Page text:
7. Memphis Grizzlies (13.7)

The first of the teams that really needs to add a player of the caliber of Rose and Beasley. The Grizzlies do have Rudy Gay, Hakim Warrick, and solid point guards in Mike Conley and Kyle Lowry.

But none of those players can carry a team, and not even Gay really comes close. Can they all be contributors, maybe even starters, on a contending team? Perhaps. But there is no perennial all-star in that group, no focal point. Adding a player like Rose or Beasley would radically alter the make-up of this team.


6. Los Angeles Clippers (7.5)

The Clippers do have a star, in the softspoken Elton Brand. But he’s getting old, and years of physical play have exacted a pretty severe toll on his body. Brand cannot remain the centerpiece of this team for much longer.

Shaun Livingston has not really become the steady point guard the Clippers hoped he would be, and Rose would be a substantial upgrade at that position and immediately become the face of the team. Drafting Rose is the only chance the Clipper have at emerging—if only briefly—from the Lakers’ shadow.

5. Milwaukee Bucks (4.3)

Having chosen not to consider Bill Simmons for their GM position, the Bucks now turn to the lottery to generate good publicity. There hasn’t been much to write home about lately—Michael Redd can still shoot from anywhere in the gym, but the high draft picks that surround him have not lived up to expectations.

It doesn’t look like either Andrew Bogut or Yi Jianlian is the low-post scorer the Bucks had hoped they would be. Michael Beasley is. He would give Milwaukee basketball fans something to finally be excited about.

4. Indiana Pacers (0.8)

The Pacers are still recovering from the infamous melee in Detroit, and adding a centerpiece such as Rose, who not only is a future star but is known as a good citizen, would go a long way towards rebuilding this team’s image.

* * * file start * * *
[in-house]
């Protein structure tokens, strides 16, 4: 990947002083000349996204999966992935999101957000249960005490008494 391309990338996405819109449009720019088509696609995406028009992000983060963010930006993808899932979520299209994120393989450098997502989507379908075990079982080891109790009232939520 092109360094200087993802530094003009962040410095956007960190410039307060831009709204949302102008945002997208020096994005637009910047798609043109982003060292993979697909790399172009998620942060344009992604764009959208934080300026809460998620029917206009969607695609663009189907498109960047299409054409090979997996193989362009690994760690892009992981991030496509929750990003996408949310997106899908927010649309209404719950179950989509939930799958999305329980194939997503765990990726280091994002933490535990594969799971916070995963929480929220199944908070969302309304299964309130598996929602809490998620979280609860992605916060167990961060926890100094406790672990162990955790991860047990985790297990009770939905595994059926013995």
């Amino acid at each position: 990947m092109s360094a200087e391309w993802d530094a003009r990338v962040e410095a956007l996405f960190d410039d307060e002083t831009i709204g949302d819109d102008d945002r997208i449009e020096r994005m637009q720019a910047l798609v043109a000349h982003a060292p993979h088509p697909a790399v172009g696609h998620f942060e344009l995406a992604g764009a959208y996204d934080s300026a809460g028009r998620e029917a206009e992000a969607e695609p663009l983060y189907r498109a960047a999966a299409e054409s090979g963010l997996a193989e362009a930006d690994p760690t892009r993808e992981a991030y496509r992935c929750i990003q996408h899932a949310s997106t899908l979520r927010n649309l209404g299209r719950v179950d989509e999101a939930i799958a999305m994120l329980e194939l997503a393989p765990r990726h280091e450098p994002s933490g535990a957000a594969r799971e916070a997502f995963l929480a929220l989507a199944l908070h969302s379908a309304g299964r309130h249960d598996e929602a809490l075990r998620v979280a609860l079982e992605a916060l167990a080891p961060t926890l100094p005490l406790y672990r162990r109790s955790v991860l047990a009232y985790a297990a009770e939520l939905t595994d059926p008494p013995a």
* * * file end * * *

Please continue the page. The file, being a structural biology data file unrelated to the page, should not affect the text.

The Pacers find themselves in a similar position as the Grizzlies—A lot of potential contributors but no star, especially with Jermaine O’Neal’s recent decline. But Danny Granger and Mike Dunleavy are even less of a nucleus, so Indiana needs even more help.

Throw in coach Jim O’Brien’s dissatisfaction with the play of point guard Jamaal Tinsley, and adding Rose would have a tremendous impact for the Pacers.

3. New York Knicks (7.9)

Speaking of rebuilding an image, we have the New York Knicks. Under new leadership and a new coach, the Knicks are looking to ditch their overpaid, underachieving former stars and build around their young players. Adding a truly promising rookie would go a long way towards accelerating the rebuilding process.

The Knicks actually do have a couple important pieces in Jamal Crawford and David Lee. Crawford is the team’s shooting guard of the future. Lee is beloved in New York, and is the team’s heart and soul. But even he is no Rose.

Rose is the perfect fit in new coach Mike D’Antoni’s offense, which relies on excellent point guard play. The Knicks could be relatively successful with a great point guard. But they have a very uncertain future without one.

2. New Jersey Nets (1.1)

As poor a predicament as the Knicks may find themselves in, the Nets are in even worse shape. Their old nucleus of Jason Kidd, Vince Carter, and Richard Jefferson is just that—old. Kidd is gone now, Carter has stopped trying, and Jefferson is a shell of his former self.

All the Nets have beyond Carter and Jefferson—and at this point both players are far removed from reliable building blocks for the future—are Devin Harris and rookie Sean Williams.

Harris, whom the Nets acquired for Kidd, is actually a pretty good point guard, but who is going to score for this team? The Nets need Beasley. They need him badly.

1. Sacramento Kings (0.7)

Here we are—the team with the worst future outlook in the entire NBA. Like the Nets, the Kings can look back happily on earlier days, but the golden age of Chris Webber and Mike Bibby is long gone.

And there is suddenly very little left. Ron Artest already has quite a few miles on him and is not the player he used to be. Kevin Martin will get his twenty points, but he is not someone to build a team around. Shelden Williams is not the player anyone thought or hoped he would be when he left Duke.

More than any other team, the Kings have nobody to build around. Unless they land Rose or Beasley, the future of basketball in Sacramento looks pretty grim. With a 0.7 percent chance of winning their lottery, it looks pretty grim indeed.